Scientists have identified a potential therapeutic target for brain cancer.
They have discovered a protein that is highly expressed in a subgroup of glioblastoma brain tumour cells and show that depletion of this protein increases the survival of mice with these tumours.
Recent studies have increased our understanding of cancer by elucidating some of the differences that exist between tumour cells among patients and even between distinct subsets of tumour cells within the same patient.
Evidence suggests there are subgroups of cells - called cancer stem cells or tumour initiating cells - within tumours that are harder to kill with current therapies than other cells within these tumours.
Cancer stem cells may in fact be more important to destroy than non-cancer stem cells because they may be responsible for metastasis and for tumour recurrence after therapy.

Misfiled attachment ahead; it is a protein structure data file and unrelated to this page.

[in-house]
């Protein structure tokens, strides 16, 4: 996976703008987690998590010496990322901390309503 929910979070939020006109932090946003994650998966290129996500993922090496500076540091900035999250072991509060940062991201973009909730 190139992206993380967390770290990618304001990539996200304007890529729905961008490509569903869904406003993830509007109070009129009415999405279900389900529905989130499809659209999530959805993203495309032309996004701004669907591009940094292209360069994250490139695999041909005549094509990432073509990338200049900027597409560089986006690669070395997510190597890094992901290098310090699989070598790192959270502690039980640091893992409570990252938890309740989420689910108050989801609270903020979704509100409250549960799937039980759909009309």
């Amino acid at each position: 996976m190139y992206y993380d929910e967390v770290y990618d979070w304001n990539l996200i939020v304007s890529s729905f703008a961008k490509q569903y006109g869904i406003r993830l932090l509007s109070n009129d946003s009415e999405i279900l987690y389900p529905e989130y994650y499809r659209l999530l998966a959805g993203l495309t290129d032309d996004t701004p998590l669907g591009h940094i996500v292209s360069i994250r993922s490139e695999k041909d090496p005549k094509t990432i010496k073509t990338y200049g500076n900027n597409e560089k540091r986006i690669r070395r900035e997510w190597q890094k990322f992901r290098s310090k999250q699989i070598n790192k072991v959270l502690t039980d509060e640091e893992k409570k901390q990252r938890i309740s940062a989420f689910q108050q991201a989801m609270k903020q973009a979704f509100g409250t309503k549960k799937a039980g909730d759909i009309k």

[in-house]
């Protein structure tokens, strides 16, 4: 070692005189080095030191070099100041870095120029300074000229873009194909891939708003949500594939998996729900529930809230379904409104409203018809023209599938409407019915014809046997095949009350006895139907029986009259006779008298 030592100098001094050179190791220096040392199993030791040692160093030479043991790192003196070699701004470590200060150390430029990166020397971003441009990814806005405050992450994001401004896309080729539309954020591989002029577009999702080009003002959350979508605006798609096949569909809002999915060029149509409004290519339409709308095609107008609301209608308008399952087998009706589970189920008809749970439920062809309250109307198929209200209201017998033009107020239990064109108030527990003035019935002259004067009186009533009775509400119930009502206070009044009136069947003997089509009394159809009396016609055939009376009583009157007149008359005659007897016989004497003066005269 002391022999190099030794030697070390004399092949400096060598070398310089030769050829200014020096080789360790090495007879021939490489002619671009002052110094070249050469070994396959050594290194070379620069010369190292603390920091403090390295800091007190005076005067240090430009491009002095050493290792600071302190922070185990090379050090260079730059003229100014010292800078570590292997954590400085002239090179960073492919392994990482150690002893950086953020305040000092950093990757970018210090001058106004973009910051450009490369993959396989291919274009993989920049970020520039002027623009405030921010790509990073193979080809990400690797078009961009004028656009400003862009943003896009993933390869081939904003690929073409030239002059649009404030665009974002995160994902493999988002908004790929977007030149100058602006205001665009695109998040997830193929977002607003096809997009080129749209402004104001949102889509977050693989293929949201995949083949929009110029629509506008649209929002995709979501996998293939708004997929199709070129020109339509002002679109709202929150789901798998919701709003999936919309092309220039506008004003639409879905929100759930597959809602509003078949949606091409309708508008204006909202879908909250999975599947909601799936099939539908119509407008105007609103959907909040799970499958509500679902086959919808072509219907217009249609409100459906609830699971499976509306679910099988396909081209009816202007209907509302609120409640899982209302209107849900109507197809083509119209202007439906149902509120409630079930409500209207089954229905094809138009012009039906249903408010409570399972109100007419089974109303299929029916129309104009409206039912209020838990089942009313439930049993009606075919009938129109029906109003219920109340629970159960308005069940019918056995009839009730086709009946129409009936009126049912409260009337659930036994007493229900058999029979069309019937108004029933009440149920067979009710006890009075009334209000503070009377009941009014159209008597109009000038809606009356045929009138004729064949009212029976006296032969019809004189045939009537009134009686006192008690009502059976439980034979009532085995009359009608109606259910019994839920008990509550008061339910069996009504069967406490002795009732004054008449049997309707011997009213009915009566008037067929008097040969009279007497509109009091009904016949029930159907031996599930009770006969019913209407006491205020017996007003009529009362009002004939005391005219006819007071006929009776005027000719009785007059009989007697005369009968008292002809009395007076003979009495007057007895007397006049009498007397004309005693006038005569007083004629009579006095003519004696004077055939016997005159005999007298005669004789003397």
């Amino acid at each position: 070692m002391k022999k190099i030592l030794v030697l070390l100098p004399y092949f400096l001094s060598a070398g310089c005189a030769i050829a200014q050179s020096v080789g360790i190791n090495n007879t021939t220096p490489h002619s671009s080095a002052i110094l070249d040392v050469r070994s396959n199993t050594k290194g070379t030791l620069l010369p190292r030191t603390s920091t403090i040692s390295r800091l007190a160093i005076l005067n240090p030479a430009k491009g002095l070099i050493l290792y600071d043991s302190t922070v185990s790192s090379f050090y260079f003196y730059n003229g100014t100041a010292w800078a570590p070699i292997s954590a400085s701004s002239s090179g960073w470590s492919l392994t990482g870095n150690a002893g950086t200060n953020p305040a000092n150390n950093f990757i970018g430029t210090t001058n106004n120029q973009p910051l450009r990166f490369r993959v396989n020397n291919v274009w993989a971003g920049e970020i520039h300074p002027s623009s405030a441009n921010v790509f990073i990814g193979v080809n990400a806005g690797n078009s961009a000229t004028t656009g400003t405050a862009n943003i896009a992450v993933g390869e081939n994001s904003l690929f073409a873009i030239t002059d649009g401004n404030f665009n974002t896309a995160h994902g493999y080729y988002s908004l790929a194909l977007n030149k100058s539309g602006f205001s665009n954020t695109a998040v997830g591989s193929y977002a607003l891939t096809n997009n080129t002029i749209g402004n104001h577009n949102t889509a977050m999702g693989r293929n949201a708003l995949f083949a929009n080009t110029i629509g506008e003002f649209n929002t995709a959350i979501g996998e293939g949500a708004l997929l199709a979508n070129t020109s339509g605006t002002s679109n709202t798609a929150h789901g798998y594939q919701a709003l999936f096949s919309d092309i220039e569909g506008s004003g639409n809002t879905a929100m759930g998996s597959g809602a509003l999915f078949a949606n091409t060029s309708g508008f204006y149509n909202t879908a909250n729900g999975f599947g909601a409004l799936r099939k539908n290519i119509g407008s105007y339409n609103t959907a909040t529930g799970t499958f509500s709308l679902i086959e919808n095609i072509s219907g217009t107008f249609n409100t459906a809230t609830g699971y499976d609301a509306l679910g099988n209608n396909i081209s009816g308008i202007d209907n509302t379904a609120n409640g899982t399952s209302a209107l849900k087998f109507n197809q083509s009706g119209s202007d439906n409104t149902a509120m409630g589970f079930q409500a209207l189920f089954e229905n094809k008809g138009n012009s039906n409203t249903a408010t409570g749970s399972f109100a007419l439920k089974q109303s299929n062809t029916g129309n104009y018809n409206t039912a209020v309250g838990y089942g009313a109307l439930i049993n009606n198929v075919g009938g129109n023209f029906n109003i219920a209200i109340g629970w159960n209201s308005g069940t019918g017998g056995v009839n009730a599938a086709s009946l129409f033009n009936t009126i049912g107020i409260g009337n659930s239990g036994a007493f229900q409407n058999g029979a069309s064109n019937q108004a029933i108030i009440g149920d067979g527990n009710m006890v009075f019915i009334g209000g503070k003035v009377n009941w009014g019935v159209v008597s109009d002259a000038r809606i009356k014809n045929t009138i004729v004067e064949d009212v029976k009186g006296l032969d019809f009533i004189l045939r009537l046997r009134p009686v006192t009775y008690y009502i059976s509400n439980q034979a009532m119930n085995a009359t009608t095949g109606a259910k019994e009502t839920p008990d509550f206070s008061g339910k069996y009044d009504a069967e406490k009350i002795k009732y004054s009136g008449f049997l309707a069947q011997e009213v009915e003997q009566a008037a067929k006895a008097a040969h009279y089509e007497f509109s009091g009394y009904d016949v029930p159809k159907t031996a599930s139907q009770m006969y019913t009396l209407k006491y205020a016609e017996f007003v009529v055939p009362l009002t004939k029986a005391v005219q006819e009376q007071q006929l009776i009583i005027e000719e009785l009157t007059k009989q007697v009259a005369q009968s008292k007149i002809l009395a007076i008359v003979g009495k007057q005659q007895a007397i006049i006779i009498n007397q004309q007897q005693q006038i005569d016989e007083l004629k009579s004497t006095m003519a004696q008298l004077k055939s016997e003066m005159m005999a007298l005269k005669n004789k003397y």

Identifying therapies that specifically target cancer stem cells therefore holds great promise for effective and lasting treatment.
In this study, Dr. Hjelmeland and colleagues from Cleveland Clinic determine that a protein called A20, that has been previously implicated in cell survival, is highly expressed in a population of cells that is enriched for glioblastoma stem cells.
They show that decreasing levels of A20 in these cells reduces their growth in cell culture by inducing cell death. Decreasing A20 levels in animal models of brain tumours also increases survival.
Using publicly available datasets from human brain tumour specimens, they also determine that increased levels of A20 are associated with poor patient survival.
Together, these studies suggest that targeting A20 could be beneficial for human glioblastoma patients.
This work will be published in the online open-access journal PLoS Biology.